Sindhi Rajput

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Sindhi Rajput
Regions with significant populations
(Sindh) Pakistan
Related ethnic groups
Muslim RajputsRajput

Sindhi Rajputs (Sindhi: سنڌي راجپوت) are Sindhi people belonging to the Rajput community and living in Sindh, Pakistan.

Major Sindhi Rajput clans[edit]

Here is a brief description of the major Sindhi Rajput clans:


The Bhutto is a Rajput clan[1] that has been settled in Sindh for over two centuries.


The Jokhio are one of the older residents of Sindh Rajputs, they are a clan of the Samma Rajputs, and as such are Chandravanshi. They are found in Malir District, in a cluster of villages such as Jam Goth and Gadap Town. They are also living in Thatta city, Nawabshah city and Daulatpur city.


The Joyo or Johiya form part of a communities of tribes known as the Sarai that migrated from Punjab in the 18th Century. They are found in Sukkur, Shikarpur, Larkana and Nawabshah districts.


The Junejo are a clan of Samma Rajputs. They are found in Nawabshah, Sanghar, Hyderabad, Larkana, Ubaro, Badin, Shikarpur, Sindhri, Dadu, Badin, Mirpurkhas and Thatta, Khairpur Districts.


The Khanzada are a clan of the Jadaun or Jadubansi (Yaduvanshi) Rajputs, claiming direct descent from Krishna. They originally settled in northern Rajasthan and Haryana generally called Mewat, until 1947. Khanzadas and Meos are originally same but Khanzads were rulers in Mewat. Like other Muslim communities of this region, they migrated to Pakistan in 1947. They are now found in Mirpurkhas, Sanghar, Matiari, Hyderabad and Nawabshah districts. Daulatpur, Sakrand, Sarhari


The Kharal are a clan of the Sarais who immigrated from Punjab in the 18th Century. They are found mainly in the Sanghar, Dera Ghazi Khan, Jampur, Sukkur,Larkana, Jamshoro, Khairpur Districts.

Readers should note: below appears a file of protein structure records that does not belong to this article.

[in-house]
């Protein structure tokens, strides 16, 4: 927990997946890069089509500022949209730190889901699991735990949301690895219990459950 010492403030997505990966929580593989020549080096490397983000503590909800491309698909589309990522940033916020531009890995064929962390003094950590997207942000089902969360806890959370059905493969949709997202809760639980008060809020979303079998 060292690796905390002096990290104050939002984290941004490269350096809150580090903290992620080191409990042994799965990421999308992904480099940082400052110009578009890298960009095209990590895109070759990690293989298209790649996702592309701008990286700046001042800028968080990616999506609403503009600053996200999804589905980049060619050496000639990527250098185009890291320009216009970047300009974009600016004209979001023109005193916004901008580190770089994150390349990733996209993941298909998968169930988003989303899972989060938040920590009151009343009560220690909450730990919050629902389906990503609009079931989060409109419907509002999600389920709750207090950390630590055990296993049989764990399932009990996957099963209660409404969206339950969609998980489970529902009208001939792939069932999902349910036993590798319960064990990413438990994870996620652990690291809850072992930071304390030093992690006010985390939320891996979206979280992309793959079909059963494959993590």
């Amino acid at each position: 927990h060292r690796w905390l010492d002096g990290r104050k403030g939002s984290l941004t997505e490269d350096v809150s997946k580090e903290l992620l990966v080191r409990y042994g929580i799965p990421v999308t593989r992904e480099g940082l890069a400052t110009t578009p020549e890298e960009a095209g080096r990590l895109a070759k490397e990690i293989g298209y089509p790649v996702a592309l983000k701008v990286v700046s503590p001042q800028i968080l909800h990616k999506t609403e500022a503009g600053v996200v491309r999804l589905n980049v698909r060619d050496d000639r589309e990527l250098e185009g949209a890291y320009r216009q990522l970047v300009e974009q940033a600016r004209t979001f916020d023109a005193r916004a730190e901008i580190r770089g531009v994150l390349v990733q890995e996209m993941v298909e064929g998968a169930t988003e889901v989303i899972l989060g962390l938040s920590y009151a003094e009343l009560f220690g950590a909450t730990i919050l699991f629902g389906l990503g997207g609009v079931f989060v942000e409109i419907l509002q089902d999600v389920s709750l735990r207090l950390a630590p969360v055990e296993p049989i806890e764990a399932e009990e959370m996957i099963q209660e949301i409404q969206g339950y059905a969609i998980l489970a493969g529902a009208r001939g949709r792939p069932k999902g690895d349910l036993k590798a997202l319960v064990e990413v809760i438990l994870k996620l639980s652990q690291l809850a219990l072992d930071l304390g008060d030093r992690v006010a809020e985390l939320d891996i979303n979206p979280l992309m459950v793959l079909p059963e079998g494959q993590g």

The Khokhar are a major clan of the Sarais. They are found mainly in Larkana District.


The Mahar are a clan of Bhatti Rajputs, and as such are a Chandravanshi clan. Theu are found mainly in Ghotki, where their chief resides, and Sukkur and Shikarpur District.


The Mangrio are a clan of the Chandravanshi Rajputs. Magrio or Mangria is a clan of Meos. Sindhi Sipahi clans Junejo, Samma, Pano and Mangrio comes from Meos of Rajasthan. They are found mainly in Sanghar, Tharparkar and Balochistan.


The Naru Rajput are found in Mirpurkhas district. They are Suryavanshi Rajput.


The Panhwar or Panwar or Parmar are an Agnivanshi Rajput clan. The Panhwars constitute about 40% of the population of Dadu District, as well being found in Tharparkar, Umarkot, Badin and Hyderabad districts.


The Rathore are a Suryavanshi Rajput clan. Most of the Rathore have remained Hindu, although Umarkot District is home to some Muslim Rathore.


The Samma are the largest Rajput tribe found in Sindh, and are branch of Yaduvanshi race. They are found throughout Sindh, and ruled the country from 1350 to 1500. The Hindu Jadeja and Chudasama branch were rulers of Kutch and a number states in Kathiawar belonged to this clan


The Solangi are a branch of the Solanki (Chalukya) Rajput tribe. Solangi are among the oldest tribes of ancient Sindh. They are found throughout Sindh.


The Unar are a Samma Rajput clan. They are found in Larkana and Shikarpur districts.


The Jhatial are also Sarai tribe. They are found in Larkana, Dadu, Ghotki and Hyderabad districts.

Sindhi-Sipahi of Rajasthan[edit]

The Sindh-Sipahi originally belonged to the family of Chandravanshi Rajputs.[2] They are said to have converted to Islam, at the time of the conquest of Sindh by the Arabs, around 8th Century A.D.

They are sub-divided into various tribes, such as the Bhatti, Sodha, Tonwar and Rathore, and further divided into firkas or sub-clans. Their main firkas are the Samma, Saand, Gajju, Bhayyo, Panno, Sithar, and Mahar. The Samma clan is named for its founder and traces its pedigree to Bhati Rajputs.[2] The Saand and Gajju were originally Sodha; Bhayo and Panno are said to be descended from Tonwar; and Sithar are Rathore.

The Mahar claim to have always been Hindu. In addition to these communities, the Junejas and Mangria are also considered to be Sindh-Sipahi.

Dhatis and Khudalis are the two chief sub-divisions of the Sindhi-Sipahi. The Dhati are found mainly in Jaisalmer, while the Khudali are found in Barmer and Jodhpur.The Khudali are camel nomads, and dwell in temporary thatched huts. The Dhatis are settled farmers.

Prominent Sindhi Rajputs[edit]

See also[edit]


  1. ^ Wolpert, Stanly A (1993). Zulfi Bhuto of Pakistan:His life and Times. Oxford University Press. p. 4. ISBN 0-19-507661-3. Retrieved 2010-06-23. 
  2. ^ a b The Castes of Marwar by Munshi Hardyal Singh page 43